Believe it or not, I enjoyed Iron Man 2. It’s a fun superhero movie, nothing more or less. Perhaps more than any other sequel, it simply offers up more of the same. That’s slightly disappointing when you consider how many sequels outshine their predecessors. On the other hand, there are plenty more sequels that completely fumble the ball and Iron Man 2 does not. In this case, it wasn’t broke, so Favreau and company didn’t bother to fix it. This isn’t the kind of glowing recommendation you’re likely to see as a quote in an ad campaign, but if you loved Iron Man, you’ll like Iron Man 2. (* * *)



The cover art for this 2007 Spanish film may lead you to expect a horror movie of some kind. In that sense, it’s a bit misleading although I can’t think of any better imagery to promote this engaging, low-tech science fiction thriller. Written and directed by Nacho Vigalondo, Timecrimes is a carefully constructed, admirably restrained effort. In many ways, it’s like a sci-fi twist on Kurosawa’s Rashomon.

Karra Elejalde stars as Hector, a middle-aged man who glimpses a beautiful girl getting undressed in the woods behind his house. Going to investigate, he’s attacked by a trenchcoat-wearing figure with his head wrapped in bandages. He takes refuge in a high-tech compound where a lab assistant (played by the director himself) hides him in what turns out to be an experimental time machine. Hector goes back in time and sees himself in his own backyard. All he has to do is stay out of the way and not interfere so that everything happens as it’s supposed to. Of course, things aren’t quite so simple.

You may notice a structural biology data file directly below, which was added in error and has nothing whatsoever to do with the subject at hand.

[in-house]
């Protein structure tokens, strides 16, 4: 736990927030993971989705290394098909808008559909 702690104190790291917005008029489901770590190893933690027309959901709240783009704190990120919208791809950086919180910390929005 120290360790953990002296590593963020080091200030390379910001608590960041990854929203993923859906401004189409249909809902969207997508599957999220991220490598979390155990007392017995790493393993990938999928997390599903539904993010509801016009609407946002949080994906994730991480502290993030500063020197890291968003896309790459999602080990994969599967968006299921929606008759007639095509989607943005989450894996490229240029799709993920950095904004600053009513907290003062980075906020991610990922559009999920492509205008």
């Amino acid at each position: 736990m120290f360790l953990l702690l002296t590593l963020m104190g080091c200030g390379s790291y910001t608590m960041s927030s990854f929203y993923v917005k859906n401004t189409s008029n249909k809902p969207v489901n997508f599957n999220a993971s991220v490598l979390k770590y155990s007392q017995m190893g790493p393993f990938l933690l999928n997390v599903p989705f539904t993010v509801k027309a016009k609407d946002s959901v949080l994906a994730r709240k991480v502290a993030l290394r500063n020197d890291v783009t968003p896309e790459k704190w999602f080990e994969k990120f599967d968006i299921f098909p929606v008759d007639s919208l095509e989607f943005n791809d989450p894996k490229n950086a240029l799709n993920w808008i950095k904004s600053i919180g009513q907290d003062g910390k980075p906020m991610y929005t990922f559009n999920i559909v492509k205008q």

While it bears certain similarities to Primer, another well-done, low-budget time travel movie, Timecrimes takes a much simpler, more straightforward approach. It isn’t quite as clever or ambitious as Primer. I figured out most (though not all) of the story’s twists and turns before they happened. But the smaller scope allows Vigalondo to keep his story under tight control. It also lets him have some fun with the time loop, with sequences that were scary and mysterious the first time around becoming funny and absurd the next. It’s clear that Vigalondo took his time with the script, plugging any potential holes in the plot before he shot a frame of footage.

Elejalde is a terrific everyman, leading the audience through the story carefully and deliberately. However, I wondered what the movie would have been like had it been told from the perspective of the lab assistant. It probably wouldn’t have been as good but how many movies can you think of that made you dream up alternate versions from different points of view? Timecrimes is a very impressive feature debut for Nacho Vigalondo and I hope his future projects display the same amount of care and thoughtfulness as this one. If they do, he may well emerge as one of the most interesting filmmakers of the new century. (* * *)

Thanks to Patrick Harris for this week’s TFTQ recommendation! As always, please let me know about your favorite underrated or rarely seen flicks by sending me the electronic mail or networking socially on the Facebook. There are hundreds of thousands of movies out there and I’ve only seen 4,405 of them. Obviously I have some catching up to do.

Your pal,

Jahnke's Electric Theater